Those questions lie at the heart of the recent memoir Eve's Apple by Marie Therese Kceif (not the author's real name). By any standard, this former Army captain would be classified as an intense over-achiever. Her college schedule reads like a self-imposed boot camp: up at 5:00 a.m., swim practice, ROTC fitness workout, ballet class, academic classes, second swim practice with weight training, jog to work, jog back to the dorm, study, night class, and bike training. Marie explains, "It never occurred to me that I couldn't do it all. I just thought I had to try harder."
Marie's first marriage was to Jason, a man willing to take her lead and follow her from Army base to Army base as she completed flight school, ferried generals and royals around Central Europe to secret negotiations, faced hardship and ambush in Somalia, and became the first woman in the U.S. Army to command an active duty attack unit. All the while, Marie earned top evaluations and consistently ranked as the most physically fit of any soldier -- male or female -- in her training class.
Although she felt stirrings of a simple desire to be a wife and mother, Marie squelched them. Focusing on her own glory, not God's, as she explains it, Marie slowly drifted away from her husband Jason and eventually became unfaithful. Through an extramarital affair with an aggressive and driven "top gun" pilot named Cruz, Marie unexpectedly became pregnant and asked her husband for a divorce. Jason acquiesced, suffering mainly in silence.
Marie then married Cruz, a man almost opposite in personality to her first husband, and found herself in the middle of an unmitigated disaster. Because their relationship was considered to be fraternization, they were thrust out of the Army and into civilian life. Stiflingly traditional in his expectations and jealous of Marie's ability to attract job offers, Cruz attempted to dominate Marie both physically and mentally. He demeaned, belittled, and beat her, going so far as to half-strangle her on more than one occasion. In her memoir, Marie explains:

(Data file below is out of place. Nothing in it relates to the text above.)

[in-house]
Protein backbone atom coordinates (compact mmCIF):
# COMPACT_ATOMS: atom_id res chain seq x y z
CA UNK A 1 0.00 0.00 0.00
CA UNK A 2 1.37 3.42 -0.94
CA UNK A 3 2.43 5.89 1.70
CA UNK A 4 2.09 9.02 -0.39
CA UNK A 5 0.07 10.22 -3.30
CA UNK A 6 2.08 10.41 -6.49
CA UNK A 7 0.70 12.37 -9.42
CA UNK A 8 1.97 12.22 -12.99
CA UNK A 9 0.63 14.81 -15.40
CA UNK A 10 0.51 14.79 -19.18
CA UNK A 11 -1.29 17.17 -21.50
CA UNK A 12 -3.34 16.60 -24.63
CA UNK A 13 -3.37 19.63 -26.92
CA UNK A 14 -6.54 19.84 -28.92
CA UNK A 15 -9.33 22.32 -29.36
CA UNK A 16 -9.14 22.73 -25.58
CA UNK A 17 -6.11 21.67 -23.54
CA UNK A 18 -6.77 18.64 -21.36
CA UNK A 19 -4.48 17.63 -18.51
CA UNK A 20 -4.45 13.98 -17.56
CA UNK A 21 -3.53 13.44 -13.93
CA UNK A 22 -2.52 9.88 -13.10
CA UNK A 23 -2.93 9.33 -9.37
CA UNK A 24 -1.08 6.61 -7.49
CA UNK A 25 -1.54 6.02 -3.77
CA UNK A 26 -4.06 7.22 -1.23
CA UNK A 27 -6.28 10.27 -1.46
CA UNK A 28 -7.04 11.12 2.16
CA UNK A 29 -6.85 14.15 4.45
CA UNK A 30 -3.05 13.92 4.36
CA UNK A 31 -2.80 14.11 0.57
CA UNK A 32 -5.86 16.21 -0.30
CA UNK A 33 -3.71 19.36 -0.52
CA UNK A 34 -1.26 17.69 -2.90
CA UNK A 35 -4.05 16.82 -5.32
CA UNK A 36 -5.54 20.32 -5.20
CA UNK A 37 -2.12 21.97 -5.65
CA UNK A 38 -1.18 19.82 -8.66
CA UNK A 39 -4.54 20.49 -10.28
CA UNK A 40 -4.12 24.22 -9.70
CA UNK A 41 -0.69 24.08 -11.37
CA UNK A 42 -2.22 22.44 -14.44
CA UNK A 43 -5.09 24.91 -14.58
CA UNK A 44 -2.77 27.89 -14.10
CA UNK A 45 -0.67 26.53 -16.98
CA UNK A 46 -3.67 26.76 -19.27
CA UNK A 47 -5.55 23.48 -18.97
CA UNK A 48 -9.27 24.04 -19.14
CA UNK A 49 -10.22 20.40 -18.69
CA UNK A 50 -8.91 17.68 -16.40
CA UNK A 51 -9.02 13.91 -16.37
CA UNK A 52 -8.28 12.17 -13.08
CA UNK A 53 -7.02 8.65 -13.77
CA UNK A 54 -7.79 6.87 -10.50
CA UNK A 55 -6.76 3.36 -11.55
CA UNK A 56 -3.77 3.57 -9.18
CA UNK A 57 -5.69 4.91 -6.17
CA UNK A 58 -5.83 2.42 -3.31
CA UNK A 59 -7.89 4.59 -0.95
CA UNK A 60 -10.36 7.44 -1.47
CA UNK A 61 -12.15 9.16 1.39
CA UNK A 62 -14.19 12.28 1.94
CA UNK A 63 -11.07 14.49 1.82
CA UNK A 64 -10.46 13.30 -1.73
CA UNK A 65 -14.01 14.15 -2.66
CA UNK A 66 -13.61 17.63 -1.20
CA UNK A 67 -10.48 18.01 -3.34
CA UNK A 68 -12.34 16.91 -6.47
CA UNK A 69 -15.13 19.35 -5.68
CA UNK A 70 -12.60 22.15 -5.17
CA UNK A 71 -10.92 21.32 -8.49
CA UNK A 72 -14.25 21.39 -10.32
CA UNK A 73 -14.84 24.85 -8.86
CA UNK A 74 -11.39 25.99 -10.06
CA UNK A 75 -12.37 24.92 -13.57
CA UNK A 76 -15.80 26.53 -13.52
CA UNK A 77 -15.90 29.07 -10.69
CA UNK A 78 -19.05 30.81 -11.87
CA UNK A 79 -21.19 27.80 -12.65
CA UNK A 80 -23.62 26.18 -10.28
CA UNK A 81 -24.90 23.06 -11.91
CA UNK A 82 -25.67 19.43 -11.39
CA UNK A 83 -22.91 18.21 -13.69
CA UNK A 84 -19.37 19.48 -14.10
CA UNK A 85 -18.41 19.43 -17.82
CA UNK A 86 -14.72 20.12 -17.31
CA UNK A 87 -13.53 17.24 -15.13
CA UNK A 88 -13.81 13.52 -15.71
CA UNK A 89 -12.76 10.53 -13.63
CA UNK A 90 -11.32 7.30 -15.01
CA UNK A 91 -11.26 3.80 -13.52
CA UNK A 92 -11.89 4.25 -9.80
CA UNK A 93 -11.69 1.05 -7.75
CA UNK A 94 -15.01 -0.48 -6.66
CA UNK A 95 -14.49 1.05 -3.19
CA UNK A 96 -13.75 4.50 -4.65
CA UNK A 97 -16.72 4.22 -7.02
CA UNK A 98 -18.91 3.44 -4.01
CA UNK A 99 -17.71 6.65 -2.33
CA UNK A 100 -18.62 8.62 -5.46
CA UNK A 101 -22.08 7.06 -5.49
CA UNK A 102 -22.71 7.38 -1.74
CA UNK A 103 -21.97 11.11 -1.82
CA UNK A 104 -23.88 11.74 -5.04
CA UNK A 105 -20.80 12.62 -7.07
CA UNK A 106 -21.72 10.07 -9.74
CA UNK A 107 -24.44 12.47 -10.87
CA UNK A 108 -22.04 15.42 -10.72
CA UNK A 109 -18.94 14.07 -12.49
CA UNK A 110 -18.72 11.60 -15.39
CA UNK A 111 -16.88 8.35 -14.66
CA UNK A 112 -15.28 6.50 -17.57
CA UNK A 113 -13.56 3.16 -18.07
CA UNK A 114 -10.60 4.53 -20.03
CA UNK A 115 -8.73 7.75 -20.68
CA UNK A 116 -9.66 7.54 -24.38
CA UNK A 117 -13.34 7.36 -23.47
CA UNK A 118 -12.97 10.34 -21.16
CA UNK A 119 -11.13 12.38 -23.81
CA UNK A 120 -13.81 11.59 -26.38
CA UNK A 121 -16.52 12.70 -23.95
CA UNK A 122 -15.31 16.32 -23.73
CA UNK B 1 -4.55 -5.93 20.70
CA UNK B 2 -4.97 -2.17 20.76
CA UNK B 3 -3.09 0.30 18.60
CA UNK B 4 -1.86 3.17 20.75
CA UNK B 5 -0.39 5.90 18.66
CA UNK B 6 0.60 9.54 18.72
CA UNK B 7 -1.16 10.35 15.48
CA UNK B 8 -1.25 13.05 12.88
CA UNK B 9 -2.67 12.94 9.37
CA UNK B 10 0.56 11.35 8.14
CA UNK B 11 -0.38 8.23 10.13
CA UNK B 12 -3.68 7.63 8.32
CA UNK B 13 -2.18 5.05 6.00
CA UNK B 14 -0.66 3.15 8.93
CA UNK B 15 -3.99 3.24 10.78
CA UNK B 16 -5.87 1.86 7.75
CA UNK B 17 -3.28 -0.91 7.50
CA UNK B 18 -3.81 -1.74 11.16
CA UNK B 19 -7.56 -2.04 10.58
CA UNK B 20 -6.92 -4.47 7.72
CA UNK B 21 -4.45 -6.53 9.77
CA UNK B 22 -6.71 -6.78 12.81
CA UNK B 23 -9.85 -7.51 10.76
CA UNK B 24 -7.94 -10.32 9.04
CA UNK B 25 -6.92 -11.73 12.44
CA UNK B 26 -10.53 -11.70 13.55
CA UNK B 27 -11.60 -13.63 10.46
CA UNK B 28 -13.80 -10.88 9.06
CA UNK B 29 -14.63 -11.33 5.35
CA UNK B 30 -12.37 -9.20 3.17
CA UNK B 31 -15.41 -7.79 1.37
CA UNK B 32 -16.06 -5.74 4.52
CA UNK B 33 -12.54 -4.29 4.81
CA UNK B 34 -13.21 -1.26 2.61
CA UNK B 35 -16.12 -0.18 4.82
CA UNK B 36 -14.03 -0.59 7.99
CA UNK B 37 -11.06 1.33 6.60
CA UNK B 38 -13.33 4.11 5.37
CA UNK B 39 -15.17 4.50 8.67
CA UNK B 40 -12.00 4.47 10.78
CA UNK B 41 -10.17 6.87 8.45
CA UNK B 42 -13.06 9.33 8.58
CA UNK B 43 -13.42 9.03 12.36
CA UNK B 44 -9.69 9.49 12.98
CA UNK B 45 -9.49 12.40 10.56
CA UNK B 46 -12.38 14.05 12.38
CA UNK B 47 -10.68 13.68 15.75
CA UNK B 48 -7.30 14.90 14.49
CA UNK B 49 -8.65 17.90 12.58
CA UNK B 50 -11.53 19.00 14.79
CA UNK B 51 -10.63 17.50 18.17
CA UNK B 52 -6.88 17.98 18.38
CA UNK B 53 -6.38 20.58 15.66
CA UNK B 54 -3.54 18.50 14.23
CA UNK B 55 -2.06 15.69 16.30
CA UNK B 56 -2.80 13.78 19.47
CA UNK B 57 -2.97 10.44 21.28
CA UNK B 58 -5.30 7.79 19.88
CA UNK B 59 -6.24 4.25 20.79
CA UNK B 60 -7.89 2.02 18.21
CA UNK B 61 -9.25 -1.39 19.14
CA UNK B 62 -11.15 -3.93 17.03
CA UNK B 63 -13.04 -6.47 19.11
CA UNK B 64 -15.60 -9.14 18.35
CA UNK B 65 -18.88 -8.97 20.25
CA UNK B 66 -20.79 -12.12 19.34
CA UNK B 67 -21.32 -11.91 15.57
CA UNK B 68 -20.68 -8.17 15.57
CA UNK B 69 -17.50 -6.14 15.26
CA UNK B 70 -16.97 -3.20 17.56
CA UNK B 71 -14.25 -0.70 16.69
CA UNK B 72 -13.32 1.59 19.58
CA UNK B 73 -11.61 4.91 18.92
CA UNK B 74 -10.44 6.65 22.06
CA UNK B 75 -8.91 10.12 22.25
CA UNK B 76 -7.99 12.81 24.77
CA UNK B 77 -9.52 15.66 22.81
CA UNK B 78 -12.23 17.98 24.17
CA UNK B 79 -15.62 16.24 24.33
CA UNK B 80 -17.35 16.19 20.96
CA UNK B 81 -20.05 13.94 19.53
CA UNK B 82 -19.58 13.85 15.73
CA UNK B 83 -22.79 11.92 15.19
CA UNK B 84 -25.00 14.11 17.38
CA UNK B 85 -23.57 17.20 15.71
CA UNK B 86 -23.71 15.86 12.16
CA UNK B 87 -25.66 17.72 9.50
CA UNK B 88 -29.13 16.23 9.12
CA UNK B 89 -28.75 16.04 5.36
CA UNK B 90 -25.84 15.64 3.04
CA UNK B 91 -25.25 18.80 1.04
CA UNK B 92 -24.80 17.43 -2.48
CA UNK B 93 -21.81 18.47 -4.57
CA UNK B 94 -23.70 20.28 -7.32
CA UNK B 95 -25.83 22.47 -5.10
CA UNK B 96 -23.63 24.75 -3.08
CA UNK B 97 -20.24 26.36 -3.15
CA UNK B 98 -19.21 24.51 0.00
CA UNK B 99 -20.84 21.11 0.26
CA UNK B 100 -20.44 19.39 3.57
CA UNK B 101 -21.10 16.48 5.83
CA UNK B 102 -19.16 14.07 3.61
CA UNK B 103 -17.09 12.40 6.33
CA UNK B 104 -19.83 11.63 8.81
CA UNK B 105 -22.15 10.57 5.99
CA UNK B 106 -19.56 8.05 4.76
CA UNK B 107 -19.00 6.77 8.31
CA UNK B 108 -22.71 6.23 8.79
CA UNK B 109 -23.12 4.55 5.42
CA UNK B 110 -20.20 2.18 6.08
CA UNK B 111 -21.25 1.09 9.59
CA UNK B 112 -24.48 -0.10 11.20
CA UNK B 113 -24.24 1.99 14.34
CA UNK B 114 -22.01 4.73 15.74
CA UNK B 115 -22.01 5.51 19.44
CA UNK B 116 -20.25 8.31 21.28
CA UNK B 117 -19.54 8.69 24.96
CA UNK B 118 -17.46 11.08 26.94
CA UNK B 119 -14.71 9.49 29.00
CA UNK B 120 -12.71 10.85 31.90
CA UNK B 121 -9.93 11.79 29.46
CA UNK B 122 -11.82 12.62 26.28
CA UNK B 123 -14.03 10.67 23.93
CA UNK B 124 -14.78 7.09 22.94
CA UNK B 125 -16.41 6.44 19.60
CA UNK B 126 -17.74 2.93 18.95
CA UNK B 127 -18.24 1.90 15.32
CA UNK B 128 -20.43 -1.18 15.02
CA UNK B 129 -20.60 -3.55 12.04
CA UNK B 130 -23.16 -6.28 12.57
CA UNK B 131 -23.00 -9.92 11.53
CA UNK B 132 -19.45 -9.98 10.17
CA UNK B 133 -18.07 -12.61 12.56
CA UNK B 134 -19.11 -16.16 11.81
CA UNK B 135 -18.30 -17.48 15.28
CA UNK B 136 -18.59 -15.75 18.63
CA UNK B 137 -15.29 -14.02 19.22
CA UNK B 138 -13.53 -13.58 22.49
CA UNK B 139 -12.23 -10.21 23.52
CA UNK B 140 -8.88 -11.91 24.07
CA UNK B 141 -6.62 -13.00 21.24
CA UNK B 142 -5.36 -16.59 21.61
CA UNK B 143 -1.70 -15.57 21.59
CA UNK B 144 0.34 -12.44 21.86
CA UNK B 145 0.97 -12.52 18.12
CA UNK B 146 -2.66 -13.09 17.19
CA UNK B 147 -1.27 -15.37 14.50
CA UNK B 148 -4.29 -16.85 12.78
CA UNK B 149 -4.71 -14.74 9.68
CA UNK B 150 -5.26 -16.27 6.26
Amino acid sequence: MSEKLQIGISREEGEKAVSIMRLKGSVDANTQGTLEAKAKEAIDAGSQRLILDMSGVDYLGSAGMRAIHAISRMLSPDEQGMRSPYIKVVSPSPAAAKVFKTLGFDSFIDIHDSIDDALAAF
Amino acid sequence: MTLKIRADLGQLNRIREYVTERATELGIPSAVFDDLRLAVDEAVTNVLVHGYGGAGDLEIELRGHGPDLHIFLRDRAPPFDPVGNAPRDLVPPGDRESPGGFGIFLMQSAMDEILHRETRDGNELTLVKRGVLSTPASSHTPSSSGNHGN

It may be hard for some, even for myself, to understand the extreme poles of power I have experienced. I went from being a commander in the attack Army Cavalry to being an abused working mother. After much thought, I believe I ended up on both ends of the spectrum because of my deep-rooted sense of needing to be self-reliant in all things. ... Self-reliance was proving itself to be an unsafe authority and a poor guide.After a torturous saga involving women's shelters, jail time, bankruptcy, and divorce, Marie finally let go of her self-reliance and reached out to God. Praying from the depths of her soul for aid and comfort, Marie began the long journey home to Jesus' loving arms. Through answered prayers almost miraculous in their specificity, Marie found a job, a home, and a good man named Samuel.
Marie's new-found trust in God allowed her to escape from the poisonous dynamic of having to control a man or be controlled by one. With Samuel, she learned "to surrender to healthy guidance" from a man who wanted what was best for them both. She came back to her Catholic faith, received annulments of her previous marriages, and convalidated her marriage to Samuel -- a happy marriage which has now lasted for more than 10 years. Marie explains the immense difference in her relationship with Samuel:
I was used to being in charge, calling the shots, and being at the helm, even when the burden was too heavy for me. ... I was learning I could be powerful and useful without being the one in charge or in the limelight. Over time this concept has been liberating, relieving me of a burden I didn't need to carry.Call me a troglodyte if you want, but I think there's something deep inside a woman that wants a man to take the lead. Maybe this is what the Bible means in Genesis when it says to Eve that "your desire shall be for your husband and he shall rule over you" (Gn 3:16). Or maybe this is what St. Paul means in Ephesians when he says that the husband is the head of the wife (Eph 5:23).
But as the Holy Family shows us. being the head doesn't mean being the best. Mary was fully capable of leading the Holy Family. Both she and Joseph knew who was "better" or more "full of grace" in the eyes of God. But as a sign of her love and trust in him, Mary followed where Joseph led. There was time enough for Mary's strength to shine during Jesus' public ministry after Joseph had presumably died. During Joseph's life, Mary surrendered to what the author of Eve's Apple might call healthy husbandly guidance, and in so doing left a model for generations of strong women to emulate.